Where Is The Outrage At The Horrible Killings?

Given cri­sis sit­u­a­tions, nor­mal reac­tions are usu­al­ly to (a) pan­ic, (b) take dras­tic cor­rec­tive mea­sures, © ask for help. There may be oth­er options, but these three are the options that read­i­ly come to mind. You may notice that my first reac­tion was pan­ic.
This, how­ev­er, is no time to pan­ic, it is a time to take dras­tic cor­rec­tive mea­sures and ask for help in the process.
I speak of the cri­sis of mur­ders in Jamaica, and the fail­ure of the author­i­ties to see it for what it tru­ly is, a house on fire.

There were more mur­ders in 2019 than there were in 2018. The year 2018 had seen a slight drop off form 2017, as I point­ed out in a pod­cast months ago, the slight reduc­tion in mur­ders in the year 2018 was kind of an anom­aly which had no log­i­cal expla­na­tion.
As I point­ed out then, since the slight drop-off of 2018 had no clear artic­u­la­ble for­mu­la, the num­bers were prone to go either way.
My log­ic then was that since the Zones Of Special Operations (ZOSOs) & States Of Emergencies (SOEs) would have lost what­ev­er shock val­ue may have emanat­ed from them, the num­bers would most like­ly trend upwards.
They did.
Constantly say­ing that ZOSOs and SOEs are not the answer to the nation’s crime cri­sis is a fore­gone con­clu­sion. Any fur­ther con­tin­u­ance of these mea­sures is pun­ish­ment on the mem­bers of the Security forces, and to no one else.

We are present­ly just over a month into the new year and already it seems that we are on a killing-tear. The Gleaner report­ed that up to Saturday night, 116 peo­ple were killed since the start of the year.
According to the same report­ing, Jamaica’s mur­der rate has risen by 43 per­cent already.
But that is hard­ly the full sto­ry, as I wrote days ago, there is cred­i­ble evi­dence that some of the homi­cides nev­er make it into the report­ing, much less into the papers or on tele­vi­sion. Which means they do not make it into the nation­al con­ver­sa­tion.
For exam­ple, the bru­tal mur­der of my child­hood friend Elvis Richards over a week ago, nev­er got a men­tion in any of the nation­al pub­li­ca­tions as far as we know.
It is as if this dis­tin­guished hard­work­ing Jamaican nev­er exist­ed.

In most oth­er soci­eties, author­i­ties would have tak­en dras­tic mea­sures to stem the tide of vio­lence, but this is not so in Jamaica, the strat­e­gy is two-fold. (1) paper over the mur­der num­bers with polit­i­cal talk­ing-points, and (2) apply the same old band-aid approach­es hop­ing for dif­fer­ent out­comes.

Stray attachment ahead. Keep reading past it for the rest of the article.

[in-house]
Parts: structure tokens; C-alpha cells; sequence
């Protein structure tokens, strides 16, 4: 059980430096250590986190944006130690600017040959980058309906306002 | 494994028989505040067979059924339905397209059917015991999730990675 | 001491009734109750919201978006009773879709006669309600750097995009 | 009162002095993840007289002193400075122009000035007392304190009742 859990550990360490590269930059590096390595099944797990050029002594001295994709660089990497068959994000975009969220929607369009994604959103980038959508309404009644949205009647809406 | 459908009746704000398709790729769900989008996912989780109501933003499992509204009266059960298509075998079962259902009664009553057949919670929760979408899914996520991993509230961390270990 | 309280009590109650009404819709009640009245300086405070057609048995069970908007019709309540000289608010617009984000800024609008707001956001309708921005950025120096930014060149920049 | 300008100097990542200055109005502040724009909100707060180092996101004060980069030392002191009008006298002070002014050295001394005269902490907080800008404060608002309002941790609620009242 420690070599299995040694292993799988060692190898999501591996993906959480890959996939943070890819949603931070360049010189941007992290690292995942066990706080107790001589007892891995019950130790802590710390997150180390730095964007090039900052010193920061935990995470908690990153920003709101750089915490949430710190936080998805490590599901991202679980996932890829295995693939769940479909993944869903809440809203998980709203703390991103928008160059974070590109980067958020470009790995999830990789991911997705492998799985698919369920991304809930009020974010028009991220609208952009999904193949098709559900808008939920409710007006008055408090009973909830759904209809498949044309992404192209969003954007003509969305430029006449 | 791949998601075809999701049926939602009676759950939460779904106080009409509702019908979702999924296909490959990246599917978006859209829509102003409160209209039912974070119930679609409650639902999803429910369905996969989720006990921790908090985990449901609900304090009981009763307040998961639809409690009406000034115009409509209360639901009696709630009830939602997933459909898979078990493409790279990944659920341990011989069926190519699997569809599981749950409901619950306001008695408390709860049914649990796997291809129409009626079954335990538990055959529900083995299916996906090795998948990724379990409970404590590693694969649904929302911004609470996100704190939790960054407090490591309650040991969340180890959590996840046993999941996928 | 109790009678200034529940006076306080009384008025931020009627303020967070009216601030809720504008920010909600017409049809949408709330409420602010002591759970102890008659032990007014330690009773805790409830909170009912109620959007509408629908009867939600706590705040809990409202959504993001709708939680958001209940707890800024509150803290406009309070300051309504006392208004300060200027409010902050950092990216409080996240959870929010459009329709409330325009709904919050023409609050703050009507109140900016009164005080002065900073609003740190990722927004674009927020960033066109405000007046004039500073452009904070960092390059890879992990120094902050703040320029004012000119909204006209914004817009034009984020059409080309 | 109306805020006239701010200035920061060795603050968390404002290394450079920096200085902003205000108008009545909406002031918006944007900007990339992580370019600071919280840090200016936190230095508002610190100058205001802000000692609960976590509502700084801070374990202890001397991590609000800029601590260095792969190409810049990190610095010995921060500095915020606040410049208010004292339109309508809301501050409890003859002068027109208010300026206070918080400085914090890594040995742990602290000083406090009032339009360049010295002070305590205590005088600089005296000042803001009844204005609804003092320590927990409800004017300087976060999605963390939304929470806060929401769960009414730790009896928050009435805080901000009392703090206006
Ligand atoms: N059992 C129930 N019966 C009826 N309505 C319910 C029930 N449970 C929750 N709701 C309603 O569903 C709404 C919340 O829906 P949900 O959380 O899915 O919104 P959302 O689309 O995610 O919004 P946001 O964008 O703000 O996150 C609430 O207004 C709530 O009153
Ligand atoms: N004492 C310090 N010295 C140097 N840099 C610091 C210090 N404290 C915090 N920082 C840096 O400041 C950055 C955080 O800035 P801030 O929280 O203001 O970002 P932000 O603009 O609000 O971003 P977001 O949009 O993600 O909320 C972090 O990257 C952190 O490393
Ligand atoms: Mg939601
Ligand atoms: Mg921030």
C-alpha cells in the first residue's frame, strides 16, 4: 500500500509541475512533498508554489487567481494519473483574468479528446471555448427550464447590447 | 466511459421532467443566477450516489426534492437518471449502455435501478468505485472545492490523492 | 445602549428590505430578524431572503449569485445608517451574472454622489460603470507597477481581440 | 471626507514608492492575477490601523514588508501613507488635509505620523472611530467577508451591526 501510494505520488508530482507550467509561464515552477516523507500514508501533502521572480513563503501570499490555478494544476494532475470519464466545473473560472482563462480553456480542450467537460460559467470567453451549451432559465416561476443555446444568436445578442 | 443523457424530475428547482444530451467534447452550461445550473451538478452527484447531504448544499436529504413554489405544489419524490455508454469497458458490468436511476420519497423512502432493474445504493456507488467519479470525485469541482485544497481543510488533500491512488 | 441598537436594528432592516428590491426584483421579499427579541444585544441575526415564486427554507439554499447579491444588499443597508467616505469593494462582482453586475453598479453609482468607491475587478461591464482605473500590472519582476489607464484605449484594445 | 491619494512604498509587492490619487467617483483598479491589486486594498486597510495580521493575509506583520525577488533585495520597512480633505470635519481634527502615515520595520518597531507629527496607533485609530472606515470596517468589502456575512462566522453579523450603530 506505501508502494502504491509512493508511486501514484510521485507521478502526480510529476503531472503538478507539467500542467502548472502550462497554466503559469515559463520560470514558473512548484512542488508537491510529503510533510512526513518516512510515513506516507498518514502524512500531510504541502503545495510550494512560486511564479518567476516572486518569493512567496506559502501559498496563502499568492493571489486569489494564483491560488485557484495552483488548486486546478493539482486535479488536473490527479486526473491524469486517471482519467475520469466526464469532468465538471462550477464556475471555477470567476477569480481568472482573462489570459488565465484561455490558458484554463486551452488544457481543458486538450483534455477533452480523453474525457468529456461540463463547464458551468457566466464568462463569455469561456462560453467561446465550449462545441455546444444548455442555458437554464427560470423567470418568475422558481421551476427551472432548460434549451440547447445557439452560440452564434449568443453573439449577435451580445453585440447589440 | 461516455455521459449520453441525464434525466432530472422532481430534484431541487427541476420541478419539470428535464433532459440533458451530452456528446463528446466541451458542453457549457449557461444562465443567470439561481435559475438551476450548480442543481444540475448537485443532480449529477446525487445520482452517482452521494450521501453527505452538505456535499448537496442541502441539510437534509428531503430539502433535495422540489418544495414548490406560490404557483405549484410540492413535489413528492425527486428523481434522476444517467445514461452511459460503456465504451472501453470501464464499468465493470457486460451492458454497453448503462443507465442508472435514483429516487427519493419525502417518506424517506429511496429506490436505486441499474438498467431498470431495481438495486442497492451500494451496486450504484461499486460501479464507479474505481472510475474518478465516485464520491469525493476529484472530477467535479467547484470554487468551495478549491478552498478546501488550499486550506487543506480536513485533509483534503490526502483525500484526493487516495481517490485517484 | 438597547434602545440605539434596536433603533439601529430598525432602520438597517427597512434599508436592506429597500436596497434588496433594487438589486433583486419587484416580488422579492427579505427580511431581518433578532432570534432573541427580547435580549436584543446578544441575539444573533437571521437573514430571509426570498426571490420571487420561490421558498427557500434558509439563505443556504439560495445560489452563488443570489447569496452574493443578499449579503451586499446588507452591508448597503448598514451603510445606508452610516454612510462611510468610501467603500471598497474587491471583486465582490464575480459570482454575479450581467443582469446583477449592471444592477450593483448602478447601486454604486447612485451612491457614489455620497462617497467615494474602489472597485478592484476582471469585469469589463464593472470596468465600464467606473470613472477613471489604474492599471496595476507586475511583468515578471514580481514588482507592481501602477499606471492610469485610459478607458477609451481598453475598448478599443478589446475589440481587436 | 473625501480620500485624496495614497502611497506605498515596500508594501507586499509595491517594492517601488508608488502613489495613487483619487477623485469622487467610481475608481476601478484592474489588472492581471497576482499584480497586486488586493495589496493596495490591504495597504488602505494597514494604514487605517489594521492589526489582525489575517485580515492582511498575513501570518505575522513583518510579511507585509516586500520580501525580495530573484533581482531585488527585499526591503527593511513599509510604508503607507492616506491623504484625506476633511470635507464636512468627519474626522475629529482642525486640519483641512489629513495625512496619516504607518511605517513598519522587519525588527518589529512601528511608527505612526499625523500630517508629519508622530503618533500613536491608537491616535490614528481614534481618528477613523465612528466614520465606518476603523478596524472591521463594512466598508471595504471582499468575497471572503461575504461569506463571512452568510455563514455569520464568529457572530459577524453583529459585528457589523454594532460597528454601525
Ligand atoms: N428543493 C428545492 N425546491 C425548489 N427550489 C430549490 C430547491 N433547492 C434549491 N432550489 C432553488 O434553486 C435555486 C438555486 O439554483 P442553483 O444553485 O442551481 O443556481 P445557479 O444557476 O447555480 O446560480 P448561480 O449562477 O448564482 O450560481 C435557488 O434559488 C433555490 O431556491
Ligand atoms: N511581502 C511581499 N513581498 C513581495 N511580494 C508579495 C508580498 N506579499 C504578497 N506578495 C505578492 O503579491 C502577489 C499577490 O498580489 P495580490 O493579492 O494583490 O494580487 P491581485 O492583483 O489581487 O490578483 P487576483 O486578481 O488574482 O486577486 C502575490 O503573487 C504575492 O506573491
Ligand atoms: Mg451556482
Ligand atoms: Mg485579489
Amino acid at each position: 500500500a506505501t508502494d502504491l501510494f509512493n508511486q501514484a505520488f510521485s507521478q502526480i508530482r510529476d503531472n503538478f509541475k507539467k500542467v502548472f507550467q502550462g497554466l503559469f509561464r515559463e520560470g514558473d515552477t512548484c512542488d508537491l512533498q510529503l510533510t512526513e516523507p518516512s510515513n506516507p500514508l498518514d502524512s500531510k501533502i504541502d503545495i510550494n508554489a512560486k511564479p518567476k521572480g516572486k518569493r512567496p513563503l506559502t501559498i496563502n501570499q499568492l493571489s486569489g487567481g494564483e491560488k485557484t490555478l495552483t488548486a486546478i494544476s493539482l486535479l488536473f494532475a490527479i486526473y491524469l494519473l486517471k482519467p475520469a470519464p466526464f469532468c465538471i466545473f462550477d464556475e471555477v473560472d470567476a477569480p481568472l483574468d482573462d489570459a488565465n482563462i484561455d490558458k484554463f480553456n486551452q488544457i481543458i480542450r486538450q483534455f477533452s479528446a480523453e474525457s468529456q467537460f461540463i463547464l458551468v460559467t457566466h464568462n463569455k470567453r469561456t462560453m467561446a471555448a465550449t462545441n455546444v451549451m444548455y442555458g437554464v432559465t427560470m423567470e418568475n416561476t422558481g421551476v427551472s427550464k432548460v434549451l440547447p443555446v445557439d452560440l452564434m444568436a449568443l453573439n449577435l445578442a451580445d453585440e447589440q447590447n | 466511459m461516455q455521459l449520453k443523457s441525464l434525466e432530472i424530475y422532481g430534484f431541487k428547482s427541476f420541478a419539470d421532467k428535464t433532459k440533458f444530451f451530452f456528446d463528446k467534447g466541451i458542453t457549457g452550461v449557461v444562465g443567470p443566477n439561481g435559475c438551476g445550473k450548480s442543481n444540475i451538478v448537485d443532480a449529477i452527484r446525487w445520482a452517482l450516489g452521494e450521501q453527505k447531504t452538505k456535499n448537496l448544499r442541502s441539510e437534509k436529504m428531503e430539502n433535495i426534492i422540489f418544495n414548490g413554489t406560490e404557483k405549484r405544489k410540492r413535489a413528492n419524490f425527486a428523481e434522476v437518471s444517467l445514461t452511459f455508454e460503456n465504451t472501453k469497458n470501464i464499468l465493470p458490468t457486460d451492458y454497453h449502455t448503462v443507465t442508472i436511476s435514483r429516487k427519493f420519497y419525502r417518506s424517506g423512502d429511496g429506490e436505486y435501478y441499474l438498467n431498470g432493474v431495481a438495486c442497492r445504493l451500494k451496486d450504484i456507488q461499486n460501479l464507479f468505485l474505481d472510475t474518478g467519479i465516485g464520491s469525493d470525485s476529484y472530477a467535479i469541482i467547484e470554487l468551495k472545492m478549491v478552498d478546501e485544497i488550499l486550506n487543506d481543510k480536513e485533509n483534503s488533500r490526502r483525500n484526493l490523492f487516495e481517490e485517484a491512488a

In the mean­time experts have sprung up all across the nation­al secu­ri­ty space, usu­al­ly, they are know-it-alls from the University of the West Indies. They trot out all kinds of con­vo­lut­ed the­o­ries that they swear will lead to mag­i­cal utopi­an out­comes. None of those sug­ges­tions con­tain the hard fac­tu­al real­i­ties which must be faced in bring­ing to heel Jamaica’s blood­thirsty killers .

The Island’s default propen­si­ty to empathize with crim­i­nals is a huge part of the rea­son the coun­try is inun­dat­ed with vio­lent crimes.
Someone post­ed on a social media plat­form a sto­ry of a teacher/​senior jus­tice of the peace who was arrest­ed for sex­u­al­ly assault­ing a stu­dent recent­ly.
He was Immediately blast­ed for not includ­ing the word “alleged­ly.“
As impor­tant as it is to remem­ber that a per­son is pre­sumed inno­cent until proven guilty, and even though some­times there are doubts even when con­vict­ed, I was struck that the default option was to defend the per­son accused of the crime rather than empathize with the under­age vic­tim.
That has been the men­tal­i­ty of Jamaicans for as long as I have been alive.
A weak man decides to spend his liveli­hood on a woman he believes to be out of his league, because to him that is the way to own her. She even­tu­al­ly decides to leave him because he is (a) abu­sive, (b)controlling, or ©she just wants out, so he mur­ders her.
The default option, even of oth­er women, is to ratio­nal­ize away her mur­der, say­ing she brought it onto her­self.

I under­stand that it was nor­mal for Jamaicans to revere and wor­ship the likes of the ban­dit Three-Finger-Jack. Since then they have lion­ized ever scum­bag mur­der­er that has man­aged to evade the law for a time, even as they con­tin­ue to take inno­cent lives.
But lion­iz­ing crim­i­nals in Robin Hood fash­ion has sim­ply got to stop. Jamaica is a very small coun­try, much of the ter­rain is rugged and moun­tain­ous. Even if mur­der­ers are able to oper­ate in places like Warieka Hills, as they have for decades, it has been the sup­port of fam­i­ly mem­bers that have allowed them to stay one step ahead of the law for as long as they have been able to do so.
For the most part, these gang­sters are oper­at­ing in plain sight today, they are among the gen­er­al pop­u­la­tion. It is the fear of com­mu­ni­ty mem­bers and the com­plic­i­ty of their fam­i­ly and asso­ciates which allow their blood-stained ram­page to con­tin­ue.

It is a nation­al dis­grace that there are so many Jamaicans walk­ing around know­ing full well that their fam­i­ly mem­bers are mur­der­ing oth­er Jamaicans, and are doing noth­ing about it.
But it is the fail­ure of the lead­ers of the nation that is most appalling. Real lead­ers do not piss in the wind to see where it is blow­ing, nei­ther do they take polls to decide on what’s right.
Leaders look at data, con­sult with experts and make the right deci­sion for the pop­u­la­tions. No one does that in Jamaica, every­thing is done based on polit­i­cal cal­cu­la­tions.
It will get much worse until some­thing gives.

Mike Beckles is a for­mer Jamaican police Detective cor­po­ral, busi­ness­man, researcher, and blog­ger. 
He is a black achiev­er hon­oree, and pub­lish­er of the blog chatt​-​a​-box​.com. 
He’s also a con­trib­u­tor to sev­er­al web­sites.
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